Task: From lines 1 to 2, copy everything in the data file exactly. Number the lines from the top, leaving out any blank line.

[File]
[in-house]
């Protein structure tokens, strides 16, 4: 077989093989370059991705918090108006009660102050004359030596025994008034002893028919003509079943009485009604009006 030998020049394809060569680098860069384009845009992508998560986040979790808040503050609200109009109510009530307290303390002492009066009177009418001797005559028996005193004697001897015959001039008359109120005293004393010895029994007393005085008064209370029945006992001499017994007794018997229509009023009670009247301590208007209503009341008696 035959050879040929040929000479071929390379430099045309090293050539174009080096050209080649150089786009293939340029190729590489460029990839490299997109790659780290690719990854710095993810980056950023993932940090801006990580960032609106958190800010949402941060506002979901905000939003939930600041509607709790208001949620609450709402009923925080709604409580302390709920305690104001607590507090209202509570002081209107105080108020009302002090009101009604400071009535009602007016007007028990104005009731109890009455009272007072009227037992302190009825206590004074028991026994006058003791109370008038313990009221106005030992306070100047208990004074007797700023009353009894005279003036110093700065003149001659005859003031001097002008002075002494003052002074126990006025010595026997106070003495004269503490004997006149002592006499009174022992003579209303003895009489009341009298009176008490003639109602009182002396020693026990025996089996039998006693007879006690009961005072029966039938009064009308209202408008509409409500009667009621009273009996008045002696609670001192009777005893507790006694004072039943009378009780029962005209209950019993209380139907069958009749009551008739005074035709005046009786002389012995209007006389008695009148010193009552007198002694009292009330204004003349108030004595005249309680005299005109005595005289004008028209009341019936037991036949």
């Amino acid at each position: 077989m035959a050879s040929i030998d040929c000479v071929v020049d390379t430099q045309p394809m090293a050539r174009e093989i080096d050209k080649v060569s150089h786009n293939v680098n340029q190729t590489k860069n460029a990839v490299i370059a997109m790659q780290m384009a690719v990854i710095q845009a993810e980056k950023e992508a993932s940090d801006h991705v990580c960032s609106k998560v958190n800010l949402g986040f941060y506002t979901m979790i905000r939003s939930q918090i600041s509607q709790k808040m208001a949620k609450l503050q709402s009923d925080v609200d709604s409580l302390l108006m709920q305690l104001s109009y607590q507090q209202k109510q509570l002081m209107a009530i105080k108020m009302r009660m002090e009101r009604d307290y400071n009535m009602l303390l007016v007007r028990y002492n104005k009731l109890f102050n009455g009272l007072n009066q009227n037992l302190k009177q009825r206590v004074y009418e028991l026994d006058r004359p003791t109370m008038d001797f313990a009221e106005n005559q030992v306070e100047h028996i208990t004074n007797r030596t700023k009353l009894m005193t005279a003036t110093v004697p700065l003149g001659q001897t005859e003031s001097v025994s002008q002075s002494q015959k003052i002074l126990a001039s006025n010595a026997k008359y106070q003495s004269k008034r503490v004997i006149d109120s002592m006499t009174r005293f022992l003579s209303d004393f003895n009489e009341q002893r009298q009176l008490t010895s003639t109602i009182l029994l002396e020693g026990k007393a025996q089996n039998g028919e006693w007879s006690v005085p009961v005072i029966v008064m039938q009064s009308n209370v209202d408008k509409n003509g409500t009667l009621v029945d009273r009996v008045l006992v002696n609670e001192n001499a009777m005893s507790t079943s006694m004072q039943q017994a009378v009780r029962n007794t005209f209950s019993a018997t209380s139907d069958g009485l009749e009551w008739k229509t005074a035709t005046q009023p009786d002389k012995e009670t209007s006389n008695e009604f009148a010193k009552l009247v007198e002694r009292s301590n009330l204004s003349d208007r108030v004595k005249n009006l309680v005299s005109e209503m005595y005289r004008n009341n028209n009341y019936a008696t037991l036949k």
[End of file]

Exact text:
[in-house]
């Protein structure tokens, strides 16, 4: 077989093989370059991705918090108006009660102050004359030596025994008034002893028919003509079943009485009604009006 030998020049394809060569680098860069384009845009992508998560986040979790808040503050609200109009109510009530307290303390002492009066009177009418001797005559028996005193004697001897015959001039008359109120005293004393010895029994007393005085008064209370029945006992001499017994007794018997229509009023009670009247301590208007209503009341008696 035959050879040929040929000479071929390379430099045309090293050539174009080096050209080649150089786009293939340029190729590489460029990839490299997109790659780290690719990854710095993810980056950023993932940090801006990580960032609106958190800010949402941060506002979901905000939003939930600041509607709790208001949620609450709402009923925080709604409580302390709920305690104001607590507090209202509570002081209107105080108020009302002090009101009604400071009535009602007016007007028990104005009731109890009455009272007072009227037992302190009825206590004074028991026994006058003791109370008038313990009221106005030992306070100047208990004074007797700023009353009894005279003036110093700065003149001659005859003031001097002008002075002494003052002074126990006025010595026997106070003495004269503490004997006149002592006499009174022992003579209303003895009489009341009298009176008490003639109602009182002396020693026990025996089996039998006693007879006690009961005072029966039938009064009308209202408008509409409500009667009621009273009996008045002696609670001192009777005893507790006694004072039943009378009780029962005209209950019993209380139907069958009749009551008739005074035709005046009786002389012995209007006389008695009148010193009552007198002694009292009330204004003349108030004595005249309680005299005109005595005289004008028209009341019936037991036949």